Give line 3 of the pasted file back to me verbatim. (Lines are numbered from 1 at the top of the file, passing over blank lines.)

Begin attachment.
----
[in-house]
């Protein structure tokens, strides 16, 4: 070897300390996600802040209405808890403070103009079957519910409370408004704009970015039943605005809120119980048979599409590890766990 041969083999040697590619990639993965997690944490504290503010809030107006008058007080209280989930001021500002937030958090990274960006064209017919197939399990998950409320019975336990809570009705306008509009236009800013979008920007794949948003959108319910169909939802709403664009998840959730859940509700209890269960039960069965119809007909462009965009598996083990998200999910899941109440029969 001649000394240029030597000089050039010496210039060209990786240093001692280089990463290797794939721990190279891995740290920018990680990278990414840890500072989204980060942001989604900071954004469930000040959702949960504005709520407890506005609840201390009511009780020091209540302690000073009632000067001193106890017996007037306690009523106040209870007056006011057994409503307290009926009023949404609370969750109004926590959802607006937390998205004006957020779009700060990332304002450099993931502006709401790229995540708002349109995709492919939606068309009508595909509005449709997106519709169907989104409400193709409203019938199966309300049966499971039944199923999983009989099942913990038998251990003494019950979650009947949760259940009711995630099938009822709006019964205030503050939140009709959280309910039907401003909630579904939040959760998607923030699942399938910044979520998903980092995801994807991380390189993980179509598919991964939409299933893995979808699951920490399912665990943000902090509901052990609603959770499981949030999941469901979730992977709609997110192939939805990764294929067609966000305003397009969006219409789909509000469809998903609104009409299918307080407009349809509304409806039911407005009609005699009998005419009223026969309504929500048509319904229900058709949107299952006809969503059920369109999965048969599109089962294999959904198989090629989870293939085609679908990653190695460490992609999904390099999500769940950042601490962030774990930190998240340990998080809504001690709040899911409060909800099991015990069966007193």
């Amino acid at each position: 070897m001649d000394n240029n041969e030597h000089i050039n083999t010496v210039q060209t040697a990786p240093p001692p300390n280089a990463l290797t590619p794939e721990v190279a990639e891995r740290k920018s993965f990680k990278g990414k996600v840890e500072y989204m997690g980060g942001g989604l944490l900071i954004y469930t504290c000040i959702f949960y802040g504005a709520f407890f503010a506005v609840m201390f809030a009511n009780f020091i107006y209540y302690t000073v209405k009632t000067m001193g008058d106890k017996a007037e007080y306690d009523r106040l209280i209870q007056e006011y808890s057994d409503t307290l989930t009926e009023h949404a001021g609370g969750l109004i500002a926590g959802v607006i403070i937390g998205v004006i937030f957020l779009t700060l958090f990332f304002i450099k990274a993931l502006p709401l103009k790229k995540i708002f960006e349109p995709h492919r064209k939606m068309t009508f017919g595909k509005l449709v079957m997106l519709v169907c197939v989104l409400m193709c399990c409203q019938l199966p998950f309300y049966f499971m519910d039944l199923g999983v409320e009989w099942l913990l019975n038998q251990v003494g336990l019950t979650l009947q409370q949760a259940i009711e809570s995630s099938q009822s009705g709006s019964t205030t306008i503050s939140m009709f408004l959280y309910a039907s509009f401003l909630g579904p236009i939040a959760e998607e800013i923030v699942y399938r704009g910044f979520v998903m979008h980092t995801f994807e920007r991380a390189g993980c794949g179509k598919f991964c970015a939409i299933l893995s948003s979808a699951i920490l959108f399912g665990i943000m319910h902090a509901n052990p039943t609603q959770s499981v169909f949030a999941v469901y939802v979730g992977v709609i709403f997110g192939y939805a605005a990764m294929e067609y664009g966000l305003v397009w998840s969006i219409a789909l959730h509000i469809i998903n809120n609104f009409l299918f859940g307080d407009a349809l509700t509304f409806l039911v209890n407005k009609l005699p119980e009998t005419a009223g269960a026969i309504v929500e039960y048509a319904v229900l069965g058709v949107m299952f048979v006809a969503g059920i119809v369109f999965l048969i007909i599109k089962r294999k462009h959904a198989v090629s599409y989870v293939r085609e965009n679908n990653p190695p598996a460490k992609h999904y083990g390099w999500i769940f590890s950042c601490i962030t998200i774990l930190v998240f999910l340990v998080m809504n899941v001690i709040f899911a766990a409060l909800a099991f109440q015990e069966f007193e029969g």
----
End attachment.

């Amino acid at each position: 070897m001649d000394n240029n041969e030597h000089i050039n083999t010496v210039q060209t040697a990786p240093p001692p300390n280089a990463l290797t590619p794939e721990v190279a990639e891995r740290k920018s993965f990680k990278g990414k996600v840890e500072y989204m997690g980060g942001g989604l944490l900071i954004y469930t504290c000040i959702f949960y802040g504005a709520f407890f503010a506005v609840m201390f809030a009511n009780f020091i107006y209540y302690t000073v209405k009632t000067m001193g008058d106890k017996a007037e007080y306690d009523r106040l209280i209870q007056e006011y808890s057994d409503t307290l989930t009926e009023h949404a001021g609370g969750l109004i500002a926590g959802v607006i403070i937390g998205v004006i937030f957020l779009t700060l958090f990332f304002i450099k990274a993931l502006p709401l103009k790229k995540i708002f960006e349109p995709h492919r064209k939606m068309t009508f017919g595909k509005l449709v079957m997106l519709v169907c197939v989104l409400m193709c399990c409203q019938l199966p998950f309300y049966f499971m519910d039944l199923g999983v409320e009989w099942l913990l019975n038998q251990v003494g336990l019950t979650l009947q409370q949760a259940i009711e809570s995630s099938q009822s009705g709006s019964t205030t306008i503050s939140m009709f408004l959280y309910a039907s509009f401003l909630g579904p236009i939040a959760e998607e800013i923030v699942y399938r704009g910044f979520v998903m979008h980092t995801f994807e920007r991380a390189g993980c794949g179509k598919f991964c970015a939409i299933l893995s948003s979808a699951i920490l959108f399912g665990i943000m319910h902090a509901n052990p039943t609603q959770s499981v169909f949030a999941v469901y939802v979730g992977v709609i709403f997110g192939y939805a605005a990764m294929e067609y664009g966000l305003v397009w998840s969006i219409a789909l959730h509000i469809i998903n809120n609104f009409l299918f859940g307080d407009a349809l509700t509304f409806l039911v209890n407005k009609l005699p119980e009998t005419a009223g269960a026969i309504v929500e039960y048509a319904v229900l069965g058709v949107m299952f048979v006809a969503g059920i119809v369109f999965l048969i007909i599109k089962r294999k462009h959904a198989v090629s599409y989870v293939r085609e965009n679908n990653p190695p598996a460490k992609h999904y083990g390099w999500i769940f590890s950042c601490i962030t998200i774990l930190v998240f999910l340990v998080m809504n899941v001690i709040f899911a766990a409060l909800a099991f109440q015990e069966f007193e029969g």